Description: Ravel' s "Tombeau de Couperin," a suite for piano, was published in 1918 by Durand. Its first performance was in the Salle Gaveau in Paris in April, 1919. Shortly afterwards Ravel scored four of the six movements of the piano suite for small orchestra, composed of flutes, oboes, clarinets, bassoons, and horns in pairs, English horn, trumpet, harp, and strings, The new version was introduced in America in 1920. The four orchestrated movements, Prelude, Forlane, Menuet, and Rigaudon, have no programmatic content and the titles identify the forms used. "Le Tombeau de Couperin" is a souvenir of World War I. Each movement is dedicated to the memory of a French soldier fallen in battle. The "Tombeau" form dates from the seventeenth century and is a musical "homage" to Francois Couperin, clavecinist of Louis XIV, and one of the great names of French music. "The separate movements, cast in eighteenth century dance forms often used by Qouperin have been described as "tonal wreaths," not too somber nor too profuse, laid with tenderness on an unforgotten tomb." This piece represents Ravel's extreme effort to express himself in the simplest possible manner. The music is subtly archaic; form, line and texture artfully suggest eighteenth century, but the harmony suggests twentieth century. "A transparent serenity full of color and feeling pervades this piece of classic purity written in tribute to Ravel's fallen comrades." A study of the piano suite has been made. The pieces are charmingly and precisely orchestrated. They have been used for a ballet which will not be dealt with.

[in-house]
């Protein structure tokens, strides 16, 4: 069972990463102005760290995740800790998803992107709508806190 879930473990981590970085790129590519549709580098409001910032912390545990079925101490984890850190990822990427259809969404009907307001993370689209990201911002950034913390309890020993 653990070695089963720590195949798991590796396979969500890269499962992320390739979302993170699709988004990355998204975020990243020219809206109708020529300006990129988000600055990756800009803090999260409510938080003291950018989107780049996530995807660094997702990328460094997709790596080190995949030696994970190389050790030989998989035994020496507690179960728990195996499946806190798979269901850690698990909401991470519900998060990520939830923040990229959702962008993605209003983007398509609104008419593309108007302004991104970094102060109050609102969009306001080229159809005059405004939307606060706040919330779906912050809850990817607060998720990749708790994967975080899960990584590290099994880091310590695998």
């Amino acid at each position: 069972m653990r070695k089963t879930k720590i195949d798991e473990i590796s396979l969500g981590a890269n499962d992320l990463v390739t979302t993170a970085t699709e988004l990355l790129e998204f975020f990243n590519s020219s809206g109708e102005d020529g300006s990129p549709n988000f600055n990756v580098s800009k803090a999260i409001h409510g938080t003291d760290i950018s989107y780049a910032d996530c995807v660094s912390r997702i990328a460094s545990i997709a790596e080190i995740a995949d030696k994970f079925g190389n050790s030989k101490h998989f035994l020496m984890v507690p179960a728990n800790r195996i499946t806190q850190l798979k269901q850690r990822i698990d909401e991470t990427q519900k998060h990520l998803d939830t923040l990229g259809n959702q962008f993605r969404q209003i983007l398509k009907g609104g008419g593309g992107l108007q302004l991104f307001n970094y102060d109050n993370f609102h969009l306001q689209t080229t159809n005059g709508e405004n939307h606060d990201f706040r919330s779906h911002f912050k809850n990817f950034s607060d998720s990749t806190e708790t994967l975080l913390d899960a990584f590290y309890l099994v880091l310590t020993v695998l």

Date: July 1947
Creator: Henderson, Ruth, musician.